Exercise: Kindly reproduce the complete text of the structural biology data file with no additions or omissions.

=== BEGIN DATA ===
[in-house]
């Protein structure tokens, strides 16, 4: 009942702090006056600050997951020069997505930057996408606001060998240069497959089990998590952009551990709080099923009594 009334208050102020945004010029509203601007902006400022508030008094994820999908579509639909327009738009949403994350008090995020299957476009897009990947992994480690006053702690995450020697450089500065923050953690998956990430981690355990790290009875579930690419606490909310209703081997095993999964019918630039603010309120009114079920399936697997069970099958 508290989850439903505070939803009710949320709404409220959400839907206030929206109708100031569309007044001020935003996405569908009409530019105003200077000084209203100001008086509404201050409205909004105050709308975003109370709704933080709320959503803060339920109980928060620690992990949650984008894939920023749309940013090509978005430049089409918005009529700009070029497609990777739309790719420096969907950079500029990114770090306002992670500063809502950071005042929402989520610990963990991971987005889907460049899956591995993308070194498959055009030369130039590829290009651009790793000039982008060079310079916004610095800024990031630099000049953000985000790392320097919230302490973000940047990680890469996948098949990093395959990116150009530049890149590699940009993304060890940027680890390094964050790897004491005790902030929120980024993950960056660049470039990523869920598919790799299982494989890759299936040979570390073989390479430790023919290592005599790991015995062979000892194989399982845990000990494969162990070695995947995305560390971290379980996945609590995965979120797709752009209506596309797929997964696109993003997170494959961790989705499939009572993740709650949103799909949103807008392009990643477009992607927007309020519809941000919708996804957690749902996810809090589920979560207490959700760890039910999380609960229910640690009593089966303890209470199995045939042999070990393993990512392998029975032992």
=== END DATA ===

[in-house]
């Protein structure tokens, strides 16, 4: 009942702090006056600050997951020069997505930057996408606001060998240069497959089990998590952009551990709080099923009594 009334208050102020945004010029509203601007902006400022508030008094994820999908579509639909327009738009949403994350008090995020299957476009897009990947992994480690006053702690995450020697450089500065923050953690998956990430981690355990790290009875579930690419606490909310209703081997095993999964019918630039603010309120009114079920399936697997069970099958 508290989850439903505070939803009710949320709404409220959400839907206030929206109708100031569309007044001020935003996405569908009409530019105003200077000084209203100001008086509404201050409205909004105050709308975003109370709704933080709320959503803060339920109980928060620690992990949650984008894939920023749309940013090509978005430049089409918005009529700009070029497609990777739309790719420096969907950079500029990114770090306002992670500063809502950071005042929402989520610990963990991971987005889907460049899956591995993308070194498959055009030369130039590829290009651009790793000039982008060079310079916004610095800024990031630099000049953000985000790392320097919230302490973000940047990680890469996948098949990093395959990116150009530049890149590699940009993304060890940027680890390094964050790897004491005790902030929120980024993950960056660049470039990523869920598919790799299982494989890759299936040979570390073989390479430790023919290592005599790991015995062979000892194989399982845990000990494969162990070695995947995305560390971290379980996945609590995965979120797709752009209506596309797929997964696109993003997170494959961790989705499939009572993740709650949103799909949103807008392009990643477009992607927007309020519809941000919708996804957690749902996810809090589920979560207490959700760890039910999380609960229910640690009593089966303890209470199995045939042999070990393993990512392998029975032992």